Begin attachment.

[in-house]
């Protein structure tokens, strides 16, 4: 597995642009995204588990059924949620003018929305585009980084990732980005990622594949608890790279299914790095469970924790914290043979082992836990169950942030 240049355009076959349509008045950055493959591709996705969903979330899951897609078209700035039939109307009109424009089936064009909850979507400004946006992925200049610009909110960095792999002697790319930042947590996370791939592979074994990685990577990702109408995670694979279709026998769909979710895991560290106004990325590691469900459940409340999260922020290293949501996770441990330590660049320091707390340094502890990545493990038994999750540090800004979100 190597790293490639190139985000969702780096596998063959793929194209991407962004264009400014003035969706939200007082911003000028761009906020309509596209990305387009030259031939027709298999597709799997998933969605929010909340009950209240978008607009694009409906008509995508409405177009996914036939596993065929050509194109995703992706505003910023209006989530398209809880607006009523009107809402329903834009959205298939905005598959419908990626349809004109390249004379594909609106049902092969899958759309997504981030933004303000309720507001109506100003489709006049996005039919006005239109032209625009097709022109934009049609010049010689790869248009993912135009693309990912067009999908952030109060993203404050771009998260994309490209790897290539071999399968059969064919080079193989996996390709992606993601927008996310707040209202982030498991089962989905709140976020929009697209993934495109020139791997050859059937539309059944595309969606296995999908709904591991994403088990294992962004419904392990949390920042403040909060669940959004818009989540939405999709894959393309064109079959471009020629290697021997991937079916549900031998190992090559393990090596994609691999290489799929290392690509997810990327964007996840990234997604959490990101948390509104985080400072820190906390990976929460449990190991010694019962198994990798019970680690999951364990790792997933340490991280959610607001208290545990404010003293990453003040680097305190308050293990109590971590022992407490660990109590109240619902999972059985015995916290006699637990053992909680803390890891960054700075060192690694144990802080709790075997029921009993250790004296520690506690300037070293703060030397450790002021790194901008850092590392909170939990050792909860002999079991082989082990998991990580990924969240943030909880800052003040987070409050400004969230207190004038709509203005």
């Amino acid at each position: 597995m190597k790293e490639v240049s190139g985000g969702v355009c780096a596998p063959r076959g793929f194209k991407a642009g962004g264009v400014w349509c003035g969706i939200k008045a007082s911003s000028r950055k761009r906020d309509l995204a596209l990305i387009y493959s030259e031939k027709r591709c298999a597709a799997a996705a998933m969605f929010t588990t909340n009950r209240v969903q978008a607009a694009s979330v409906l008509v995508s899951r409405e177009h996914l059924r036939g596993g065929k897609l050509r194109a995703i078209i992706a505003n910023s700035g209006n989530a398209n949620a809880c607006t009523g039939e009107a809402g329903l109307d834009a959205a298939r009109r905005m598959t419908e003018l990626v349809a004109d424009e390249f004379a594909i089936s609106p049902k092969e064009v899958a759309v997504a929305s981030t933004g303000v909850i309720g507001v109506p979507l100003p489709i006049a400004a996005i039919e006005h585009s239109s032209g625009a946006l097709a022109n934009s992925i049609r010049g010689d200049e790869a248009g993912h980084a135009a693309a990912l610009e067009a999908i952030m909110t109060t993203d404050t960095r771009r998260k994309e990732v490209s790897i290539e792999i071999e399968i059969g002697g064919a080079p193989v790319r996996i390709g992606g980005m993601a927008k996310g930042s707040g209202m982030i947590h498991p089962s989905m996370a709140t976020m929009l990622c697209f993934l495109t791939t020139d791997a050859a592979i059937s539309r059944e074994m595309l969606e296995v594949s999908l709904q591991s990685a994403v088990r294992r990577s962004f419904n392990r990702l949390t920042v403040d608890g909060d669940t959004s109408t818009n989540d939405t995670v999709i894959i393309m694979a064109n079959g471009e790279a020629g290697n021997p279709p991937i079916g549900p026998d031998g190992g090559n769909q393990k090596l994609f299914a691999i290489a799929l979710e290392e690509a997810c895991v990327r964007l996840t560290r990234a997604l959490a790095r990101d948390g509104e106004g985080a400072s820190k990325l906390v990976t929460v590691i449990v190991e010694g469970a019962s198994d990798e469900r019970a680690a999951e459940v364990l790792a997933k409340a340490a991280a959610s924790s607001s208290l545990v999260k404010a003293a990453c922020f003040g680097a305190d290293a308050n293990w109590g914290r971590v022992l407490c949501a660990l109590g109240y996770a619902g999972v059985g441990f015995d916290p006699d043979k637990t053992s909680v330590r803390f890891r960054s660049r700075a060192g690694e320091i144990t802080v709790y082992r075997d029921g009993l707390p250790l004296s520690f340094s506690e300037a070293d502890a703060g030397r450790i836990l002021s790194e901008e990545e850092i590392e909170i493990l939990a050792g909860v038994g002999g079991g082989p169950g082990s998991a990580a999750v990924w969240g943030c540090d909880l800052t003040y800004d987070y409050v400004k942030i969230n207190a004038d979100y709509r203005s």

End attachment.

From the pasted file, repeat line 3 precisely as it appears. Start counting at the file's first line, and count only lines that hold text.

């Amino acid at each position: 597995m190597k790293e490639v240049s190139g985000g969702v355009c780096a596998p063959r076959g793929f194209k991407a642009g962004g264009v400014w349509c003035g969706i939200k008045a007082s911003s000028r950055k761009r906020d309509l995204a596209l990305i387009y493959s030259e031939k027709r591709c298999a597709a799997a996705a998933m969605f929010t588990t909340n009950r209240v969903q978008a607009a694009s979330v409906l008509v995508s899951r409405e177009h996914l059924r036939g596993g065929k897609l050509r194109a995703i078209i992706a505003n910023s700035g209006n989530a398209n949620a809880c607006t009523g039939e009107a809402g329903l109307d834009a959205a298939r009109r905005m598959t419908e003018l990626v349809a004109d424009e390249f004379a594909i089936s609106p049902k092969e064009v899958a759309v997504a929305s981030t933004g303000v909850i309720g507001v109506p979507l100003p489709i006049a400004a996005i039919e006005h585009s239109s032209g625009a946006l097709a022109n934009s992925i049609r010049g010689d200049e790869a248009g993912h980084a135009a693309a990912l610009e067009a999908i952030m909110t109060t993203d404050t960095r771009r998260k994309e990732v490209s790897i290539e792999i071999e399968i059969g002697g064919a080079p193989v790319r996996i390709g992606g980005m993601a927008k996310g930042s707040g209202m982030i947590h498991p089962s989905m996370a709140t976020m929009l990622c697209f993934l495109t791939t020139d791997a050859a592979i059937s539309r059944e074994m595309l969606e296995v594949s999908l709904q591991s990685a994403v088990r294992r990577s962004f419904n392990r990702l949390t920042v403040d608890g909060d669940t959004s109408t818009n989540d939405t995670v999709i894959i393309m694979a064109n079959g471009e790279a020629g290697n021997p279709p991937i079916g549900p026998d031998g190992g090559n769909q393990k090596l994609f299914a691999i290489a799929l979710e290392e690509a997810c895991v990327r964007l996840t560290r990234a997604l959490a790095r990101d948390g509104e106004g985080a400072s820190k990325l906390v990976t929460v590691i449990v190991e010694g469970a019962s198994d990798e469900r019970a680690a999951e459940v364990l790792a997933k409340a340490a991280a959610s924790s607001s208290l545990v999260k404010a003293a990453c922020f003040g680097a305190d290293a308050n293990w109590g914290r971590v022992l407490c949501a660990l109590g109240y996770a619902g999972v059985g441990f015995d916290p006699d043979k637990t053992s909680v330590r803390f890891r960054s660049r700075a060192g690694e320091i144990t802080v709790y082992r075997d029921g009993l707390p250790l004296s520690f340094s506690e300037a070293d502890a703060g030397r450790i836990l002021s790194e901008e990545e850092i590392e909170i493990l939990a050792g909860v038994g002999g079991g082989p169950g082990s998991a990580a999750v990924w969240g943030c540090d909880l800052t003040y800004d987070y409050v400004k942030i969230n207190a004038d979100y709509r203005s």